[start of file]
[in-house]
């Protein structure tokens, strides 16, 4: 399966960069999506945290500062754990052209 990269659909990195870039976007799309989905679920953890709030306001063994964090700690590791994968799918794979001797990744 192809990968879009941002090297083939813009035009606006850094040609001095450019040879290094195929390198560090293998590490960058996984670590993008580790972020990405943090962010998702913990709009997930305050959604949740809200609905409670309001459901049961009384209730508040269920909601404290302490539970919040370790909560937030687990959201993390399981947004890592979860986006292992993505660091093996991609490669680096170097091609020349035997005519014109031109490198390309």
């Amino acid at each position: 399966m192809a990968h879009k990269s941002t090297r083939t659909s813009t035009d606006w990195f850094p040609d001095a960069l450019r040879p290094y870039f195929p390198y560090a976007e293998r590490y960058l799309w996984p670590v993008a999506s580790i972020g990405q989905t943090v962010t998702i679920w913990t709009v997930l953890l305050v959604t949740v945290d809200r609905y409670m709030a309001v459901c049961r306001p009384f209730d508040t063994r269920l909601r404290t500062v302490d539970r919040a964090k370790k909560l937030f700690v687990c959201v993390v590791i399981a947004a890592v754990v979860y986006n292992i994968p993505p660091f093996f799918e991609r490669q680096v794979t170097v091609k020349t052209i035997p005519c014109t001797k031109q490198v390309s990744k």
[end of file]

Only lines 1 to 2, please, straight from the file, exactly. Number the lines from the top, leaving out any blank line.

[in-house]
């Protein structure tokens, strides 16, 4: 399966960069999506945290500062754990052209 990269659909990195870039976007799309989905679920953890709030306001063994964090700690590791994968799918794979001797990744 192809990968879009941002090297083939813009035009606006850094040609001095450019040879290094195929390198560090293998590490960058996984670590993008580790972020990405943090962010998702913990709009997930305050959604949740809200609905409670309001459901049961009384209730508040269920909601404290302490539970919040370790909560937030687990959201993390399981947004890592979860986006292992993505660091093996991609490669680096170097091609020349035997005519014109031109490198390309």